Title
Associations between <tex>$PM_{2.5}$</tex> and heart rate variability are modified by particle composition and beta-blocker use in patients with coronary heart disease Associations between <tex>$PM_{2.5}$</tex> and heart rate variability are modified by particle composition and beta-blocker use in patients with coronary heart disease
Author
Faculty/Department
Faculty of Sciences. Chemistry
Publication type
article
Publication
Research Triangle Park, N.C. ,
Subject
Chemistry
Human medicine
Source (journal)
Environmental health perspectives. - Research Triangle Park, N.C., 1972, currens
Volume/pages
117(2009) :1 , p. 105-111
ISSN
0091-6765
1552-9924
ISI
000262483900037
Carrier
E
Target language
English (eng)
Full text (Publishers DOI)
Affiliation
University of Antwerp
Abstract
Background: It has been hypothesized that ambient particulate air pollution is able to modify the autonomic nervous control of the heart, measured as heart rate variability (HRV) . Previously we reported heterogeneous associations between particulate matter with aerodynamic diameter < 2.5 µm (PM2.5) and HRV across three study centers. Objective: We evaluated whether exposure misclassification, effect modification by medication, or differences in particle composition could explain the inconsistencies. Methods: Subjects with coronary heart disease visited clinics biweekly in Amsterdam, the Netherlands ; Erfurt, Germany ; and Helsinki, Finland for 68 months. The standard deviation (SD) of NN intervals on an electrocardiogram (ECG ; SDNN) and high frequency (HF) power of HRV was measured with ambulatory ECG during paced breathing. Outdoor levels of PM2.5 were measured at a central site. In Amsterdam and Helsinki, indoor and personal PM2.5 were measured during the 24 hr preceding the clinic visit. PM2.5 was apportioned between sources using principal component analyses. We analyzed associations of indoor/personal PM2.5, elements of PM2.5, and source-specific PM2.5 with HRV using linear regression. Results: Indoor and personal PM2.5 were not associated with HRV. Increased outdoor PM2.5 was associated with decreased SDNN and HF at lags of 2 and 3 days only among persons not using beta-blocker medication. Traffic-related PM2.5 was associated with decreased SDNN, and long-range transported PM2.5 with decreased SDNN and HF, most strongly among persons not using beta blockers. Indicators for PM2.5 from traffic and long-range transport were also associated with decreased HRV. Conclusions: Our results suggest that differences in the composition of particles, beta-blocker use, and obesity of study subjects may explain some inconsistencies among previous studies on HRV.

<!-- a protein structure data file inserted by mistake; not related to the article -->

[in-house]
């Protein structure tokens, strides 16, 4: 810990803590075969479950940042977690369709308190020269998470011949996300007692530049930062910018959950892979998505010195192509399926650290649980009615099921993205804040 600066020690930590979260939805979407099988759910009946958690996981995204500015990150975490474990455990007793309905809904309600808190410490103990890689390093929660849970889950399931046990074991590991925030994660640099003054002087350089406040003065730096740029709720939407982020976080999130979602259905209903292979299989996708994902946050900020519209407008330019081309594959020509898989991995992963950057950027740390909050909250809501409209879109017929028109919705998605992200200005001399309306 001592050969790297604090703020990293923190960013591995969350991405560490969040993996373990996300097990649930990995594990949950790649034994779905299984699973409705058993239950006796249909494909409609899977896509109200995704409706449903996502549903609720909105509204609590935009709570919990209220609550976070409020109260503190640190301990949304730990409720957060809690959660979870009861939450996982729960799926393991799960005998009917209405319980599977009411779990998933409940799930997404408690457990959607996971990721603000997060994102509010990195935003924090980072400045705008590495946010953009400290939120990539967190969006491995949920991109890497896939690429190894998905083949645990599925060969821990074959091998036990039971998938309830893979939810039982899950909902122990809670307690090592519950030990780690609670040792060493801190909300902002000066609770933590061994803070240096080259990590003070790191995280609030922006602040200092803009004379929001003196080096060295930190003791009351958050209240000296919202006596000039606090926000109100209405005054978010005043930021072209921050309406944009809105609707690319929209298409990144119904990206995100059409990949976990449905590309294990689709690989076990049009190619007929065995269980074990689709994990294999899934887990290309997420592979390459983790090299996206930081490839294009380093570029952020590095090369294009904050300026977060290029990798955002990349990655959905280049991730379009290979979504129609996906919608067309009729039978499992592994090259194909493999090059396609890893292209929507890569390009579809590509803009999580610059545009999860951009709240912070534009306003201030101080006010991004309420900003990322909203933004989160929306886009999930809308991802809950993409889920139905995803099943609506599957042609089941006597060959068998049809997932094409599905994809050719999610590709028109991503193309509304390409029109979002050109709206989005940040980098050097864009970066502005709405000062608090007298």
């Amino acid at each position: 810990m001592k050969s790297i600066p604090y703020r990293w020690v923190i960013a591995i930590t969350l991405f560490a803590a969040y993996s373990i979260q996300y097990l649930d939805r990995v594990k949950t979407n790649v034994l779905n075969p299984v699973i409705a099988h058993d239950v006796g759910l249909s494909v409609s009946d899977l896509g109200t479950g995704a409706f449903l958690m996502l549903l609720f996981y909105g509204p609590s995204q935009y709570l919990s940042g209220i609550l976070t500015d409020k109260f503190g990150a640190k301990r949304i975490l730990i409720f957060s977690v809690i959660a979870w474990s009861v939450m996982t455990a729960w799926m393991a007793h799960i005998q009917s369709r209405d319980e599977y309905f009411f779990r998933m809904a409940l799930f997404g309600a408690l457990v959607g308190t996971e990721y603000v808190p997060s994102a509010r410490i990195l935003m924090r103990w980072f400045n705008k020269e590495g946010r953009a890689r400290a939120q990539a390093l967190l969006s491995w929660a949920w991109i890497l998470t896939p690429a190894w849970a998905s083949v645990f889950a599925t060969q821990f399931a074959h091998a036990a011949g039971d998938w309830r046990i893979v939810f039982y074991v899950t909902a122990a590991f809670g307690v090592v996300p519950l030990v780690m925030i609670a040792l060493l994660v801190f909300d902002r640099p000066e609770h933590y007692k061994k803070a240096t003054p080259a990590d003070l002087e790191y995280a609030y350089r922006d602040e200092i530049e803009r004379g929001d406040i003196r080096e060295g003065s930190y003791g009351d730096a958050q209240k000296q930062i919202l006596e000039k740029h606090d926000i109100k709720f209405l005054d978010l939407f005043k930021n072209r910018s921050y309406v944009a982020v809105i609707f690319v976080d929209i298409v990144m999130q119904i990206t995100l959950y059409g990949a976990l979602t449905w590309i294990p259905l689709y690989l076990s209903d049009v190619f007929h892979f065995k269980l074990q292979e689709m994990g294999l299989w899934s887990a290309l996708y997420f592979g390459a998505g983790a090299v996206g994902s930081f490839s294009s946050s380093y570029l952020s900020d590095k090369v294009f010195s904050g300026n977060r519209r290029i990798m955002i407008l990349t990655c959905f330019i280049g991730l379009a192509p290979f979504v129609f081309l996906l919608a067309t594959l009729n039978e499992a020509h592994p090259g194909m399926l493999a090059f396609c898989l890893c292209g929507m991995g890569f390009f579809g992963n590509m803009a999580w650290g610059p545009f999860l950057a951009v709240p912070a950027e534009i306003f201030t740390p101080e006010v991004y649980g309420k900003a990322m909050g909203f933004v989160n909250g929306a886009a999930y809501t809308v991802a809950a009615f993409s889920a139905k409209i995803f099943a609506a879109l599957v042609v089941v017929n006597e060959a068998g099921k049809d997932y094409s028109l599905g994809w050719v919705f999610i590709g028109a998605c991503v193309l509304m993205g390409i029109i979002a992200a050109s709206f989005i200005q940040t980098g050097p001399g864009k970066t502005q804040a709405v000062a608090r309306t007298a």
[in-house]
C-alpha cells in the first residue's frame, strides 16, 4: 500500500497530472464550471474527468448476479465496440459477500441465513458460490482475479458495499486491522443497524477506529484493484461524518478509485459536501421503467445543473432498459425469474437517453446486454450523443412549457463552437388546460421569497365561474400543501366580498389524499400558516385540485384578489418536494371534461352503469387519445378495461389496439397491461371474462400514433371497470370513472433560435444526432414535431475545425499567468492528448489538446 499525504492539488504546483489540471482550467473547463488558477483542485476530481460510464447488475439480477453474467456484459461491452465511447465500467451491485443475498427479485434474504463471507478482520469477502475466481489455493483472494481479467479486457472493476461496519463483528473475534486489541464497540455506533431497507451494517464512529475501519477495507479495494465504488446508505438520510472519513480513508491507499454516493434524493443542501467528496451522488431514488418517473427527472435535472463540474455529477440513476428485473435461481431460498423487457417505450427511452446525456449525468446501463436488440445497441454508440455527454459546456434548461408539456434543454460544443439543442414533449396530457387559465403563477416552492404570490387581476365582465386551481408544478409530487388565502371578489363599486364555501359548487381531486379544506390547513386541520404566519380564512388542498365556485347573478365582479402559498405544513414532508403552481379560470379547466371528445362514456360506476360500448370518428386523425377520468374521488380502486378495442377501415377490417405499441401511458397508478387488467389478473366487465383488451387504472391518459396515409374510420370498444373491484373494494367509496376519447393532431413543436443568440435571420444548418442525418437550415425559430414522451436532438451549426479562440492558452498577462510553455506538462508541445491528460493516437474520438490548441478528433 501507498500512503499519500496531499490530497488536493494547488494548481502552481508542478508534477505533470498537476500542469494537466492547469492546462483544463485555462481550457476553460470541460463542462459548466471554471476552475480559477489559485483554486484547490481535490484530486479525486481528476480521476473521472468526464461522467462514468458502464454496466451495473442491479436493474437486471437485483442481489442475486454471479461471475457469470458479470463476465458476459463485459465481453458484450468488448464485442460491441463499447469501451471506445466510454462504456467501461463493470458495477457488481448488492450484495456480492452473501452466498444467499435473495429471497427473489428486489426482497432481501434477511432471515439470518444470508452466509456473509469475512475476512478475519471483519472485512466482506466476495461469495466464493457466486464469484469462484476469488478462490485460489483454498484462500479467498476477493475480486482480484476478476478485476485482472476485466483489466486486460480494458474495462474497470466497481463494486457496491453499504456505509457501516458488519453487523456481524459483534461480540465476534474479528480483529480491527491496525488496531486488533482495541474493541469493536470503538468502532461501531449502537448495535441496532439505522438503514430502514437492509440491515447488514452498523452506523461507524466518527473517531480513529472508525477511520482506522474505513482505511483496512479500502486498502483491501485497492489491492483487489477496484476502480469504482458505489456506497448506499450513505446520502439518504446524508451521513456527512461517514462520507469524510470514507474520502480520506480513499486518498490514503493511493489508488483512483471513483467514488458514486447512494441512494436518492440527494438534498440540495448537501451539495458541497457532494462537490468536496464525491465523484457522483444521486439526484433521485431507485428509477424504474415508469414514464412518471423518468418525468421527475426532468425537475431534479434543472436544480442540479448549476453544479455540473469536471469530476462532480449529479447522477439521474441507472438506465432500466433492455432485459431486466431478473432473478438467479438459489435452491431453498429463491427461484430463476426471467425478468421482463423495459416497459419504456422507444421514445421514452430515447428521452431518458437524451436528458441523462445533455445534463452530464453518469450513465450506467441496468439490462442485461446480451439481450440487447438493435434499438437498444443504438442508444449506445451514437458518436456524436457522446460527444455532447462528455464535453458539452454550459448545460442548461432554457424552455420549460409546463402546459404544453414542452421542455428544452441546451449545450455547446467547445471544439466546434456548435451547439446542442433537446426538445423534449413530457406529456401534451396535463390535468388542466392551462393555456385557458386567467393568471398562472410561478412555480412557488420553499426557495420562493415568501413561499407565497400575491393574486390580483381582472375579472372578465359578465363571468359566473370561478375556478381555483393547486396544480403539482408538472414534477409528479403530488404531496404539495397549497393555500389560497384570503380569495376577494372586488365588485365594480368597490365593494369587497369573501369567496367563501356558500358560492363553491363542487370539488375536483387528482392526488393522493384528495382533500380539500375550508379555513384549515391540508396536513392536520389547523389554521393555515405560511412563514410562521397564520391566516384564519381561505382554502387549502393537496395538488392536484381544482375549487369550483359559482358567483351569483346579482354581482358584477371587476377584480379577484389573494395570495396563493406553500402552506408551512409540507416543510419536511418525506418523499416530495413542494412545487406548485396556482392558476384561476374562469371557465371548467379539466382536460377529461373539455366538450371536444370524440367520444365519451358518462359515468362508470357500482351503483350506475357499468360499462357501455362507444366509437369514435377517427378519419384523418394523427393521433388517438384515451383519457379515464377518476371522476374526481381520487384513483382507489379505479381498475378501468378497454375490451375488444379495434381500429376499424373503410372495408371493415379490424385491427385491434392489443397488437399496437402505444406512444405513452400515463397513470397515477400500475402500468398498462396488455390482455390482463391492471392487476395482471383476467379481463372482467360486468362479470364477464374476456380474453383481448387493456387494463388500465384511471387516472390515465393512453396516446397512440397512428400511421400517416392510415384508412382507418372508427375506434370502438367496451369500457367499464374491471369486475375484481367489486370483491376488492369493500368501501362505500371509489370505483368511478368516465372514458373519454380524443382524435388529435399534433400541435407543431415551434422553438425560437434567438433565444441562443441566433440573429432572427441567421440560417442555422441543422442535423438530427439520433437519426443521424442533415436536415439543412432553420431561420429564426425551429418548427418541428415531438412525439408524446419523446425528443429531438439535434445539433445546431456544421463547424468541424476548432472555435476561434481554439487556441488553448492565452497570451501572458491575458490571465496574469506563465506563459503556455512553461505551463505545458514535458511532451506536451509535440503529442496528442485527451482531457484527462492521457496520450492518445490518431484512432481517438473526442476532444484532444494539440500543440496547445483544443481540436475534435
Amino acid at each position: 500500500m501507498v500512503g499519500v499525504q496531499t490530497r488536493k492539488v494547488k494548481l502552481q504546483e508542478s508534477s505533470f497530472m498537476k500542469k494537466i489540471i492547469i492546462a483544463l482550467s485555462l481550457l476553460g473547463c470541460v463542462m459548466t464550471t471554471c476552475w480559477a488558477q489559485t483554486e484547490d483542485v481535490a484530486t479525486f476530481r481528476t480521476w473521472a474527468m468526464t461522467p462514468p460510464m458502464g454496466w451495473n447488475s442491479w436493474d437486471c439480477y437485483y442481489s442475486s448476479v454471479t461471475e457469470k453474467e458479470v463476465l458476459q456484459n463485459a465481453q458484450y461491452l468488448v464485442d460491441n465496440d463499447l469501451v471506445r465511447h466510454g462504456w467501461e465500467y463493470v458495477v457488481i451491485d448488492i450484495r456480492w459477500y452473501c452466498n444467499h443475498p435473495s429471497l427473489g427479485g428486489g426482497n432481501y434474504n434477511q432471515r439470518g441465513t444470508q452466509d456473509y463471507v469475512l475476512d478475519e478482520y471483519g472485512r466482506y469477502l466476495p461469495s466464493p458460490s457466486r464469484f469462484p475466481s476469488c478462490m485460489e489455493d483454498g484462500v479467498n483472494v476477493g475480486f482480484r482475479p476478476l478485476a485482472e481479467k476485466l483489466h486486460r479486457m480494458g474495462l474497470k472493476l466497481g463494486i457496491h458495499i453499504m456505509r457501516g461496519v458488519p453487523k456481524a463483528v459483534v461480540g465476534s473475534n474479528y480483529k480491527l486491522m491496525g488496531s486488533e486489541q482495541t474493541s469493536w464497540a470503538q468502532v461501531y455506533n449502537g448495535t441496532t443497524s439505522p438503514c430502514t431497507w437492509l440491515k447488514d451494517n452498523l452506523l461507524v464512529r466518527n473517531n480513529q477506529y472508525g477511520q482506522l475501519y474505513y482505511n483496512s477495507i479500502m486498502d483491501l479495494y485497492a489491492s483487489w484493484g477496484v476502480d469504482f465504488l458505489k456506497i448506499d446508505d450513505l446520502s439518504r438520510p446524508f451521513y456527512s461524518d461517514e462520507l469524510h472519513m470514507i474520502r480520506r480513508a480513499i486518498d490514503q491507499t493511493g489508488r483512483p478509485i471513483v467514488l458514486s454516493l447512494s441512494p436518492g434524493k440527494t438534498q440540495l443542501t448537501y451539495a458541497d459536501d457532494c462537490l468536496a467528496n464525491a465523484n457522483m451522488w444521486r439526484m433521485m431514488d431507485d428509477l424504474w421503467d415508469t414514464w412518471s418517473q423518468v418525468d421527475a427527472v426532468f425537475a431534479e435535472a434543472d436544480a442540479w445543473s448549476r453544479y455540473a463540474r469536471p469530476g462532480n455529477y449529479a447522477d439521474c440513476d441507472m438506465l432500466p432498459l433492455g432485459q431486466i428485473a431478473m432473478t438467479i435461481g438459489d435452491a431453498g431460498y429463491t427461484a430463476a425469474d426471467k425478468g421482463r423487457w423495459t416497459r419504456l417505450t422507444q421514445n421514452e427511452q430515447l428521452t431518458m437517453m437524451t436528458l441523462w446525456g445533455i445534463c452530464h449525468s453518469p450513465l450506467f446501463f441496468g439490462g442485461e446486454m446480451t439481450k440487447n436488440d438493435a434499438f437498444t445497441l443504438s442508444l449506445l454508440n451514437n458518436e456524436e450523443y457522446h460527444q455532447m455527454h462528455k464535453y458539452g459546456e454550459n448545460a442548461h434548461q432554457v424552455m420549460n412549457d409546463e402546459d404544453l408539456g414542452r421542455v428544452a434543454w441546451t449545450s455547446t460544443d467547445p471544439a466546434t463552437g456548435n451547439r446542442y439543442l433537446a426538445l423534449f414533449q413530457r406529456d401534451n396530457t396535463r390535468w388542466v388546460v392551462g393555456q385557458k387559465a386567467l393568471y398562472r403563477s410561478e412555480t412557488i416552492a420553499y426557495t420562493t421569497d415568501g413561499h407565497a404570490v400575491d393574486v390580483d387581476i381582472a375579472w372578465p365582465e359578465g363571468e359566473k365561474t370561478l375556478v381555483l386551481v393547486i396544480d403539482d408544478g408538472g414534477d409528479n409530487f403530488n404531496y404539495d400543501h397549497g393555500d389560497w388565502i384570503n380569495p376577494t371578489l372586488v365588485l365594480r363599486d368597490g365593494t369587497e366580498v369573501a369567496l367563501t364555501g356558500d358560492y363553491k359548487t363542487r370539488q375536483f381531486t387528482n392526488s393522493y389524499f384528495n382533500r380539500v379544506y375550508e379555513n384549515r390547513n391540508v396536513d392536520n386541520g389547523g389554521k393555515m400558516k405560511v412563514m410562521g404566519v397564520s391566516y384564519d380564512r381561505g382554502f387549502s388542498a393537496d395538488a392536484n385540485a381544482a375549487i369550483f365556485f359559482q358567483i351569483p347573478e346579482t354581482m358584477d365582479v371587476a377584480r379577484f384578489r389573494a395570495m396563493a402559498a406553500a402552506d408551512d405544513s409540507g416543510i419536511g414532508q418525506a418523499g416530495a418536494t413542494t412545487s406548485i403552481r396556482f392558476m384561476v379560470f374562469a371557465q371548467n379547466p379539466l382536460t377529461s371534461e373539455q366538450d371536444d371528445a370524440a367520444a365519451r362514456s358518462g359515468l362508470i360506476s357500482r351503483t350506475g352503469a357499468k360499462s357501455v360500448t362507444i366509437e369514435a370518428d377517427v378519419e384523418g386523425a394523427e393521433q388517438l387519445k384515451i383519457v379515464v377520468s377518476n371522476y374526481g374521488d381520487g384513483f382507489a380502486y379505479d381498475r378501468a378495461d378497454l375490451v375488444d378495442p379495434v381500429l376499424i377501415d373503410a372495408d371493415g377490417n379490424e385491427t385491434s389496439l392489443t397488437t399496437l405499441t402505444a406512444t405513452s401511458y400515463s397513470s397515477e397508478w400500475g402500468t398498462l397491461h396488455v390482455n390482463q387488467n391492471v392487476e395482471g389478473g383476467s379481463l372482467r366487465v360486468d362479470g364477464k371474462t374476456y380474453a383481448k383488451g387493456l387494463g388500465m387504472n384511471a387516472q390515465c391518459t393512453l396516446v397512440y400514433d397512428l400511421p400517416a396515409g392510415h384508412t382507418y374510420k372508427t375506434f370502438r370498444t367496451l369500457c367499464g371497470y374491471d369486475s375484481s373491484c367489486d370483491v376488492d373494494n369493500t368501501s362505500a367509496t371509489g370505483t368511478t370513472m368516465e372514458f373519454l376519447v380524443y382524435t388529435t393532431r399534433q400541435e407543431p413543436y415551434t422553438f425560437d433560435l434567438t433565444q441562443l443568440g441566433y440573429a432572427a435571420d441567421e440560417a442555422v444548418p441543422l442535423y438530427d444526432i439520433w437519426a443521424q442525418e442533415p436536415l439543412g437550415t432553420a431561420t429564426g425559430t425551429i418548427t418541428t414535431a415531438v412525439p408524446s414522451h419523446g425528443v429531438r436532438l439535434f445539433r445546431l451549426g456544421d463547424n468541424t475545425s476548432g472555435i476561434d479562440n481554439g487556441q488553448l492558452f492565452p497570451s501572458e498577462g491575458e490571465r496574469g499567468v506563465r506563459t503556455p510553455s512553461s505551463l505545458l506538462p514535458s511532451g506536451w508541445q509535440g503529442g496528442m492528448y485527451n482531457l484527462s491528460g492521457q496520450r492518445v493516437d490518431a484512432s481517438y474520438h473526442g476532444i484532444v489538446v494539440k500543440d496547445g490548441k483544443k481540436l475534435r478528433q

Full text (open access)
https://repository.uantwerpen.be/docman/irua/9b4c28/4a361685.pdf
E-info
http://gateway.webofknowledge.com/gateway/Gateway.cgi?GWVersion=2&SrcApp=PARTNER_APP&SrcAuth=LinksAMR&KeyUT=WOS:000262483900037&DestLinkType=RelatedRecords&DestApp=ALL_WOS&UsrCustomerID=ef845e08c439e550330acc77c7d2d848
http://gateway.webofknowledge.com/gateway/Gateway.cgi?GWVersion=2&SrcApp=PARTNER_APP&SrcAuth=LinksAMR&KeyUT=WOS:000262483900037&DestLinkType=FullRecord&DestApp=ALL_WOS&UsrCustomerID=ef845e08c439e550330acc77c7d2d848
http://gateway.webofknowledge.com/gateway/Gateway.cgi?GWVersion=2&SrcApp=PARTNER_APP&SrcAuth=LinksAMR&KeyUT=WOS:000262483900037&DestLinkType=CitingArticles&DestApp=ALL_WOS&UsrCustomerID=ef845e08c439e550330acc77c7d2d848
Handle